Creating a custom form field type

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JForm, a feature introduced in Joomla 2.5, lets you easily create HTML forms (<form>). Forms created using JForm consist of form fields, implemented as JFormFields. There is a JFormField for each different field type you can find in a form, such as a text field type and a date field type. JForm supports a large selection of standard field types. For a full list, see Standard form field types.

Joomla 2.5 makes it possible to extend standard field types or define your own. For example, if your component manages phone book entries, you might want to define a form field type that outputs a select list of cities. There are several advantages to defining a custom form field type:

  • You will be able to mix standard field types with your custom field type in a JForm-based form.
  • You will eventually have a reusable code package that can be used easily throughout your code.
  • Extensions that collaborate with your extension will be able to create form fields without meddling with your database tables and other internals.


Form field type class requirements

A form field type is defined in a class that must be a (not necessarily direct) subclass of JFormField. To work correctly, the class must define at least two methods:

  • public function getLabel()
    This function will be called to create the label that belongs to your field and must return a HTML string containing it. Since JFormField defines a ready-to-use getLabel() implementation, custom form field types usually do not define their own getLabel(). If you leave it out, the inherited method of creating labels will be used. It is recommended to leave out the getLabel() method for consistency and speed unless you actually want to modify the label's HTML.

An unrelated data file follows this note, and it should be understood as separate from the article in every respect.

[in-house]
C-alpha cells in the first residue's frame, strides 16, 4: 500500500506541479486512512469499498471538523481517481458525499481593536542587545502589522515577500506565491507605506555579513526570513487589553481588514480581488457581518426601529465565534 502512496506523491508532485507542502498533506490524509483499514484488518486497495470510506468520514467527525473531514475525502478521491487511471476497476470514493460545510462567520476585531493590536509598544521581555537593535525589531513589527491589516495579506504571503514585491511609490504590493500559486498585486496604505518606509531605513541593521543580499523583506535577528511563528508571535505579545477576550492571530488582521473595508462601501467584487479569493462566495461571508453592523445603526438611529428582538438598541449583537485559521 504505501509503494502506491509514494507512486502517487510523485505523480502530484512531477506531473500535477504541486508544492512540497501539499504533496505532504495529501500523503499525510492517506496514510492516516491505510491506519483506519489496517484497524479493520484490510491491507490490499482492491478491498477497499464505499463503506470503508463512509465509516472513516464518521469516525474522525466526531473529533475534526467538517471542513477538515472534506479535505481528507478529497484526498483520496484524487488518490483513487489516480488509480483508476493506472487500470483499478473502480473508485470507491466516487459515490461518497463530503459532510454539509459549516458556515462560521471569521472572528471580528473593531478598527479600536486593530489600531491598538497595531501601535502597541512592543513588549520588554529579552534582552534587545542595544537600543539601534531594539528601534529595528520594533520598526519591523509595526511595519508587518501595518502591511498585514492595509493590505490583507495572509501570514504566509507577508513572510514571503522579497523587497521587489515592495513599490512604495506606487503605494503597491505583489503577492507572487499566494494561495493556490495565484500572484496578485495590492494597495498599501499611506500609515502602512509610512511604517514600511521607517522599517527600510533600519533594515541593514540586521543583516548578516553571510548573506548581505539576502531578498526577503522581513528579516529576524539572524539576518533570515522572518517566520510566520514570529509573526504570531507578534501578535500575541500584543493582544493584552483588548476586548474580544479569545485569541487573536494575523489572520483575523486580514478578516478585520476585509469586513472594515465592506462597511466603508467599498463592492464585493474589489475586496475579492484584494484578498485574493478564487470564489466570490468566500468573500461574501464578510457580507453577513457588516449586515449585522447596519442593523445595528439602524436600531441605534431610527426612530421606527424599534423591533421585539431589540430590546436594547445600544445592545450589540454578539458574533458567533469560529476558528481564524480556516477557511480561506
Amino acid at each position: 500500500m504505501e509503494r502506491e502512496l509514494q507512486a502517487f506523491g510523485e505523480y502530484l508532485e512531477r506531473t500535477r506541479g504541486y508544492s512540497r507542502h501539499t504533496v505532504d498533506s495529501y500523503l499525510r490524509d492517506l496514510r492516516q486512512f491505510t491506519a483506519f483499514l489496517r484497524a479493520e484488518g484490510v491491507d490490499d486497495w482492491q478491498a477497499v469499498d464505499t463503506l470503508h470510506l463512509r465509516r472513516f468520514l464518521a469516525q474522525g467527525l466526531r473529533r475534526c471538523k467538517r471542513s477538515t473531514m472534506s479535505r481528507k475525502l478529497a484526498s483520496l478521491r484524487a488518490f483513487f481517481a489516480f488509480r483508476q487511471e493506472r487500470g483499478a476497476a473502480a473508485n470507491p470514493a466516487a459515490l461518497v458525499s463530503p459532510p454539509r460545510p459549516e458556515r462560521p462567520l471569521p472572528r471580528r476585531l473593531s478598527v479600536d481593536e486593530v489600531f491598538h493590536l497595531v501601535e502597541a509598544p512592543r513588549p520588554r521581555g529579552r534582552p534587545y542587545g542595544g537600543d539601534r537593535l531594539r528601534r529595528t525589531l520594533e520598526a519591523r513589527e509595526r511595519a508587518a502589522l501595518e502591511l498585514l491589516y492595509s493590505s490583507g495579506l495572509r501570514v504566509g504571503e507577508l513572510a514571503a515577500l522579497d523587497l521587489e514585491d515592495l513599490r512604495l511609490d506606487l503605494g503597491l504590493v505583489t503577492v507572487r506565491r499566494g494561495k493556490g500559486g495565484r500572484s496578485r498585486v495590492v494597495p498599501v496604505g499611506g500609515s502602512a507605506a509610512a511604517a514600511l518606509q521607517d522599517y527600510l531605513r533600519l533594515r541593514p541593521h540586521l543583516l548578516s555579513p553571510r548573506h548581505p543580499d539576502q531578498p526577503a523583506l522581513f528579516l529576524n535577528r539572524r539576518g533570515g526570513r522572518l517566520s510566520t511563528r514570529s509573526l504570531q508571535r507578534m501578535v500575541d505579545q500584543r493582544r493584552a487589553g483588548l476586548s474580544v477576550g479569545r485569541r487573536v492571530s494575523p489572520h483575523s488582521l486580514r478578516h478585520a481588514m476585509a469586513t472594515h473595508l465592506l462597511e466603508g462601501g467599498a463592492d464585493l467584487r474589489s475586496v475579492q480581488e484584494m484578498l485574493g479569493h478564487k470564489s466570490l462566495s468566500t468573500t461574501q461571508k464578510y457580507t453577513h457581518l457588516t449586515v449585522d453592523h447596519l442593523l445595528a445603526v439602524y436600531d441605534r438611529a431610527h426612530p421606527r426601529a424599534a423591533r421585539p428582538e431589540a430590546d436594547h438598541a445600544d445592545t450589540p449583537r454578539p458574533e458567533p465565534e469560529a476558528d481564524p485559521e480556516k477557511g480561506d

• public function getInput()
    This function will be called to create the field itself and must return a HTML string containing it. This is also where most of the processing usually happens. In our phone book City field example, this function will have to retrieve a list of available cities and return a HTML <select> with the cities inserted as <option>s.

Inside your code, you will have to process the attributes set by the field's user in the XML form definition. Some of those attributes are accessible via protected member variables of JFormField. For example, the name attribute is available in your code as $this->name. Similarly, label, description, default, multiple and class are also available as properties of $this. Other parameters you might have defined can be accessed through the $this->element array: the attribute size will be in $this->element['size'].

Which class to subclass?

For a form field type to be usable in JForm, it needs do be a subclass of JFormField. However, it does not have to be a direct child of that class: you can also subclass an existing (standard or custom) form field type and thereby inherit useful code.

If your form field type is quite similar to an existing type, you should subclass that type. Especially if your form field type is a list, please subclass JFormFieldList. You only have to override getOptions() method to return the options to be shown; the getInput() method will convert those options to HTML.

To subclass an existing type, for example JFormFieldList, load it by adding the following to after jimport('joomla.form.formfield');:


If your form field type is unlike any existing type, subclass JFormField directly.

Location of files

  • The standard form field types are located in joomla/libraries/joomla/form/fields/. You should not store custom fields there, nor should you have to use this path in your own code, but the standard types are usually good examples.
  • The custom field types that belong to your component are usually located in administrator/components/<name of your component>/models/fields. You can specify this or another path in your code:
JForm::addFieldPath(JPATH_COMPONENT . '/models/fields');
  • The XML files that define forms are usually located in administrator/components/<name of your component>/models/forms. Use something like the following snippet to specify a path to your forms:
JForm::addFormPath(JPATH_COMPONENT . '/models/forms');

Naming conventions and skeleton